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Theatre Archaeology and the Shakespearean stage

Author(s): Ollie Jones

Year: 2013

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Summary

In recent years, archaeology has greatly influenced our understanding of the Shakespearean stage, thorough its excavation of the Rose and the Globe theatres, and in summer 2013, the Curtain. However, although such excavations have shed important light on the architecture, performance space and visitor experiences in these buildings, current experiments in past performance practice are restricted to models derived from these purpose-built theatre spaces. This paper present the results of an innovative and interdisciplinary project based in the Departments of Archaeology and Theatre, Film and Television in York. The project sought to record and reconstruct the performance spaces of pre-theatre buildings such as the Guildhall, Stratford-upon-Avon, where companies such as the Queen’s Men rehearsed and performed plays before civic audiences. The project involved the detailed analysis not only of buildings, but also documentary sources and play texts and culminated in a performance of ‘The Troublesome Reign of King John’.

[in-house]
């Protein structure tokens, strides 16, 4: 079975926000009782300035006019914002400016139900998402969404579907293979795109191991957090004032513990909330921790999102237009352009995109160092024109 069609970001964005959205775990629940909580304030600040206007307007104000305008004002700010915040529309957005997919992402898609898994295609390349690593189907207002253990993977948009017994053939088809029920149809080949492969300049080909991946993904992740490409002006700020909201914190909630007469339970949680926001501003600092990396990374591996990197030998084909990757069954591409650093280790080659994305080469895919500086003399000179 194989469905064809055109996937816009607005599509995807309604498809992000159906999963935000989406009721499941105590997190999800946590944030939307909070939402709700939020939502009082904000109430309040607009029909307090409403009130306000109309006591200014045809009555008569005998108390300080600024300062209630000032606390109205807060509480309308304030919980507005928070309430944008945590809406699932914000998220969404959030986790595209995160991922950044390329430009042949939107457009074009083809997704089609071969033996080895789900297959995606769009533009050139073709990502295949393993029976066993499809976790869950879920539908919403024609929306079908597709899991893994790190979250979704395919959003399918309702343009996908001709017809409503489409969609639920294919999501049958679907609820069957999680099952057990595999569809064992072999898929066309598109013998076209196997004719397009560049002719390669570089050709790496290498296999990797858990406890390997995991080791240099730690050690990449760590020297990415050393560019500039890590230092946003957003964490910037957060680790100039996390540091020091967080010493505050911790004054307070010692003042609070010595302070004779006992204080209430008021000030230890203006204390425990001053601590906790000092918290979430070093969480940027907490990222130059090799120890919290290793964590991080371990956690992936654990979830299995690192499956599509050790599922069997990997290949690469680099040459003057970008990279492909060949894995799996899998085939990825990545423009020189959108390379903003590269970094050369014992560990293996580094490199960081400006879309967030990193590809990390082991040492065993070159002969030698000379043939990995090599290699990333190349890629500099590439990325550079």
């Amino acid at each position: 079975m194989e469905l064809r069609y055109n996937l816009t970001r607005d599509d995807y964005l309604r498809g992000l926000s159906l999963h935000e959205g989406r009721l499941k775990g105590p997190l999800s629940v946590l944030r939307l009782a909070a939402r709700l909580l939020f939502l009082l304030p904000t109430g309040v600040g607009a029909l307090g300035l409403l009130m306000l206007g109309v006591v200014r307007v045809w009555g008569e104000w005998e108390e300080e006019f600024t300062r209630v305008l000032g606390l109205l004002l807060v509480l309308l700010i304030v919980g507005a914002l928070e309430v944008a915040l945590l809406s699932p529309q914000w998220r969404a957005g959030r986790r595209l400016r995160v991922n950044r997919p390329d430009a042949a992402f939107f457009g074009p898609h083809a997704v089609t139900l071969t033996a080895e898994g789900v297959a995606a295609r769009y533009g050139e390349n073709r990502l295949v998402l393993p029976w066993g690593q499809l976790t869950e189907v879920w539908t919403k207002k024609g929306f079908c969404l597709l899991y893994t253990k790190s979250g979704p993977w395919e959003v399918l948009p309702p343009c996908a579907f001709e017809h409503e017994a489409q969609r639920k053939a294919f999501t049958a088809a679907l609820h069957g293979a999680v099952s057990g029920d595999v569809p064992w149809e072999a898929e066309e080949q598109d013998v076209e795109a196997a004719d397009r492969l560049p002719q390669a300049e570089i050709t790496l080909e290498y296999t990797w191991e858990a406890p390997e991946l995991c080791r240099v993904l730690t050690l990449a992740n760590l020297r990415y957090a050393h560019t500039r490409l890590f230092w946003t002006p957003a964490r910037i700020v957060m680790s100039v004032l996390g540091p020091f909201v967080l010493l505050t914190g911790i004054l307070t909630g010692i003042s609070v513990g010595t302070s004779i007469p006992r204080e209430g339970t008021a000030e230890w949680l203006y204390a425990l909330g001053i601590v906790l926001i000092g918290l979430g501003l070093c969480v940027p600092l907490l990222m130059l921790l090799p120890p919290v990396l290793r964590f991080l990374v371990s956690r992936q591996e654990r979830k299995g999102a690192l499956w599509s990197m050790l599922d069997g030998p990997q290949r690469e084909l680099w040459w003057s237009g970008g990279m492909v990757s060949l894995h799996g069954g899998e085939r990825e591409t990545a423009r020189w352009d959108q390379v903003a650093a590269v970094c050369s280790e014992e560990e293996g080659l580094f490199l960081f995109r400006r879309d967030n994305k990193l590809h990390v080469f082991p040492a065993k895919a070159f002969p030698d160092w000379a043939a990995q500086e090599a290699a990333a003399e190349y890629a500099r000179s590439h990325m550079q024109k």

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Cite this Record

Theatre Archaeology and the Shakespearean stage. Ollie Jones. Presented at Society for Historical Archaeology, Leicester, England, U.K. 2013 ( tDAR id: 428310)


Keywords

General
guildhall Performance theatre

Geographic Keywords
United Kingdom Western Europe

Temporal Keywords
16th Century


Spatial Coverage

min long: -8.158; min lat: 49.955 ; max long: 1.749; max lat: 60.722 ;

Record Identifiers

PaperId(s): 558

Arizona State University The Andrew W. Mellon Foundation National Science Foundation National Endowment for the Humanities Society for American Archaeology Archaeological Institute of America